Currently under construction is a new treatment plant near the county's landfill off NC 210 west of Smithfield. The plan is for that facility to replace the county's existing plant on the river below Smithfield – a decision resulting from Hurricane Matthew's flood in 2016 that put the 60-year-old plant out of commission for several days.

As a result of Monday's discussion, the county's staff will explore the economics of keeping that old plant in operation for several more years, at least until the new plant – scheduled to go on line in 2024 – can be enlarged under higher discharge limits the county is seeking from the N.C. Department of Environmental Quality.

A more immediate step gaining consensus from commissioners Monday is rewriting county policy on sewer allocations for specific development projects to put a two-year expiration date on those permits if the projects don't move forward.

The issue – brought up by Commissioner Fred Smith earlier this month – is an accumulation of approved yet still unused sewer allocations for residential and commercial developments that could prevent approval of future projects if the county reaches its sewage-treatment limit.

Chandra Farmer, the county's director of utilities, reported to the board Monday that currently on the books are projects "obligated" but "not yet tributary" accounting for 2.21-million gallons of the county's state-permitted discharge of 9.5-million gallons per day. In 2021 the county recorded an average daily flow of 6.7-million gallons, and the state has agreed to increase the allowable limit to 11.5-million gallons once the new treatment plant is in operation.

Even so, commissioners remain concerned that Johnston's accelerating growth will reach that new limit by the time the new plant is done. That's why they're looking at keeping the old plant going a while longer.

Lurking behind all that are revised agreements yet to be finalized with four municipalities that depend on the county for sewage treatment: Smithfield, Selma, Pine Level, and Four Oaks. Those agreements will set the stage for how much of the county's treatment capacity is to be allocated among them.

"I think we're making progress," County Attorney Jennifer Slusser told commissioners on Monday. To make sure of that, Commissioners' Chairman Butch Lawter said notice should be given to the towns that agreements must be reached by mid-September or else the county will impose a moratorium on any further allocations for new developments within their service districts.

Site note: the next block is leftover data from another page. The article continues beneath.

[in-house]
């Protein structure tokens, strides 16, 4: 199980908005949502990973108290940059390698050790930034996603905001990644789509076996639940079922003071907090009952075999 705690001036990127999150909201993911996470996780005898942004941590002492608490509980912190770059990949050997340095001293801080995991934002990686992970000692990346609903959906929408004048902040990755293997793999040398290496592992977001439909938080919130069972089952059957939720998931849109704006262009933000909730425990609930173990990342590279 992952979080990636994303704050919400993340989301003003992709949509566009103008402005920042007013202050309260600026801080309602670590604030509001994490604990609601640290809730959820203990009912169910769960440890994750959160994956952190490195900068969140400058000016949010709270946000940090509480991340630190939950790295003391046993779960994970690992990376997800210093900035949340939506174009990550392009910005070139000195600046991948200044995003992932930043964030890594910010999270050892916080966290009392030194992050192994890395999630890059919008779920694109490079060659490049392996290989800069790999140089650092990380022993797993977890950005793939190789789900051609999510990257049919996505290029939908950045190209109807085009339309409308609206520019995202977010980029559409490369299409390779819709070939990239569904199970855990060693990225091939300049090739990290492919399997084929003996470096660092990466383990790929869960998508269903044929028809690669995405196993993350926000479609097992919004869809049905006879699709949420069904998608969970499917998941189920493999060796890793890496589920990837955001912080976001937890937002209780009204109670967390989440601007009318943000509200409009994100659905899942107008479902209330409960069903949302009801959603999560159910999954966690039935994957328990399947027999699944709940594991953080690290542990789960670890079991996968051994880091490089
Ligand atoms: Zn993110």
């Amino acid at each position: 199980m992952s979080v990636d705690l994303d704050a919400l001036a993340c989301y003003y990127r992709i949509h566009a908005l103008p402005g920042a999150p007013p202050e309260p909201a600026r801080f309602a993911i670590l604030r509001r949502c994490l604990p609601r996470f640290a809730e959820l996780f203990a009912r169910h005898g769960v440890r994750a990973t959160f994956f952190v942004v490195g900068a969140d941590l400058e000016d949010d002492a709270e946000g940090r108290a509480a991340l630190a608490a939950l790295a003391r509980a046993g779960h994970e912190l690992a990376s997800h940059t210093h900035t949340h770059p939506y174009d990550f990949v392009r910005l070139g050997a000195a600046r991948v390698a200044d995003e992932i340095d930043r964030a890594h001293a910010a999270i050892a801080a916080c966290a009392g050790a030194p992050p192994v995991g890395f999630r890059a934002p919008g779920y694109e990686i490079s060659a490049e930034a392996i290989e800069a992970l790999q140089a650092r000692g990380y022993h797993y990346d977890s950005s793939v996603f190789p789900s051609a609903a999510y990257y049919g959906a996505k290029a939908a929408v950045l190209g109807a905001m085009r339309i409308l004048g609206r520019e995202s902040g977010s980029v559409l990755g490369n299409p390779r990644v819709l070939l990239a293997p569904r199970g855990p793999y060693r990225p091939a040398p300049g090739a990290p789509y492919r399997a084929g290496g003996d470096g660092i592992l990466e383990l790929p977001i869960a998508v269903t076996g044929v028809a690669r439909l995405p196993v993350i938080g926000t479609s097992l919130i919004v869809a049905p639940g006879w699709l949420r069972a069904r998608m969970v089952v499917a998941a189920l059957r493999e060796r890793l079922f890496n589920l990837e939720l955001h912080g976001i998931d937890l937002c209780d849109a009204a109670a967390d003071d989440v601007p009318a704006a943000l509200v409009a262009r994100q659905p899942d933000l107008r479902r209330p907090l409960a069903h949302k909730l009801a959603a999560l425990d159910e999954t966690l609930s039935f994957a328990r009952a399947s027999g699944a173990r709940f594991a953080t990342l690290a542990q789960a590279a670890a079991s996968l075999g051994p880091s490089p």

Ms. Farmer said 75% of sewage flowing through the county's existing treatment plant comes from "bulk customers," which includes the four towns.


Ernest Allsbrook reappointed to county's Board of Adjustments
The Smithfield resident was reappointed by the County Commissioners Monday to a third three-year term. This quasi-judicial body hears and decides requests for special and conditional-use permits, variances from land-use requirements, and appeals of decisions made by administrative officers in the county's Planning Department.
VIEW the current roster of the Johnston County Board of Adjustments>

 



HIGH SCHOOL SPORTS REPORT

SSS opens football season Friday vs. Princeton

Coming off the Spartans' first winning season in more than a decade, the football team at Smithfield-Selma High School will host regional powerhouse Princeton High at 7 p.m. Friday at Charles Tucker Stadium.

The Spartans finished 8-4 last year as they advanced to the second round of the state 3-A playoffs. It was the first full season of competition for SSS Head Coach Deron Donald (right) and the Spartans' first winning season in more than a decade.

Princeton, meanwhile, finished a stellar season a year ago with a record of 13-1, the Bulldog's only loss coming in the state 2-A Eastern Championship game.

Smithfield-Selma lost to Princeton 42-20 in the season opener for both teams last August. Here's the 2022 season's schedule for the Spartans>

Tickets to Friday's game may be purchased in advance online>

 



 

WHAT'S COMING UP?

River Rat Regatta postponed till Saturday, August 27

High, swift water on the Neuse following heavy rainfall upstream prompted the two-week delay from last Saturday's scheduled event. It's not the first time river conditions have done that. In 2019 the race among homemade cardboard boats was postponed once and then canceled altogether because of high water; and it wasn't held in 2020 because of COVID. That makes this year's event the third in the series launched in 2018 by the Smithfield Parks & Recreation Department.
Here once again is the link to contest rules and an entry form>


This Friday's Third StrEATery features Blazin' Keys

The musical entertainment for this month's Downtown Smithfield event is "Blazin' Keys, Dueling Pianos." There's no admission charge to attend as either spectators or as diners bringing meals from nearby restaurants to eat at tables set up along the 100 block of South Third Street. The event continues from 6 to 9 p.m.
 

Ava Gardner Museum collecting local memories on videos